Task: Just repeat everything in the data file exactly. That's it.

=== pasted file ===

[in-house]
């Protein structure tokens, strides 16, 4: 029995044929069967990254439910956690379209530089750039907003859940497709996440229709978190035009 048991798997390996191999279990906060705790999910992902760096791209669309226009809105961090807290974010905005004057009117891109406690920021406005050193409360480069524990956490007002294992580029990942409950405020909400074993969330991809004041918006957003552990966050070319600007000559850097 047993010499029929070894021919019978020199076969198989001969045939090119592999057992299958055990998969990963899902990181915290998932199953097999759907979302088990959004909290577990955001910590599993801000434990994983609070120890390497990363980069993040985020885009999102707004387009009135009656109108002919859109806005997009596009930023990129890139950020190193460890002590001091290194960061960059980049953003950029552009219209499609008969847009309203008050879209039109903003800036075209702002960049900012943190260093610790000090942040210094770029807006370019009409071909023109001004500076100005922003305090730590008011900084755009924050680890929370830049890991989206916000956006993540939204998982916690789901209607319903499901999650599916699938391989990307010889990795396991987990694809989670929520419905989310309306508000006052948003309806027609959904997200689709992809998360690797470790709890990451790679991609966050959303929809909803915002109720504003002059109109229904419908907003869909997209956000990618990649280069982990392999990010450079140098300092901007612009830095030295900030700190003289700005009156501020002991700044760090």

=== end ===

[in-house]
């Protein structure tokens, strides 16, 4: 029995044929069967990254439910956690379209530089750039907003859940497709996440229709978190035009 048991798997390996191999279990906060705790999910992902760096791209669309226009809105961090807290974010905005004057009117891109406690920021406005050193409360480069524990956490007002294992580029990942409950405020909400074993969330991809004041918006957003552990966050070319600007000559850097 047993010499029929070894021919019978020199076969198989001969045939090119592999057992299958055990998969990963899902990181915290998932199953097999759907979302088990959004909290577990955001910590599993801000434990994983609070120890390497990363980069993040985020885009999102707004387009009135009656109108002919859109806005997009596009930023990129890139950020190193460890002590001091290194960061960059980049953003950029552009219209499609008969847009309203008050879209039109903003800036075209702002960049900012943190260093610790000090942040210094770029807006370019009409071909023109001004500076100005922003305090730590008011900084755009924050680890929370830049890991989206916000956006993540939204998982916690789901209607319903499901999650599916699938391989990307010889990795396991987990694809989670929520419905989310309306508000006052948003309806027609959904997200689709992809998360690797470790709890990451790679991609966050959303929809909803915002109720504003002059109109229904419908907003869909997209956000990618990649280069982990392999990010450079140098300092901007612009830095030295900030700190003289700005009156501020002991700044760090």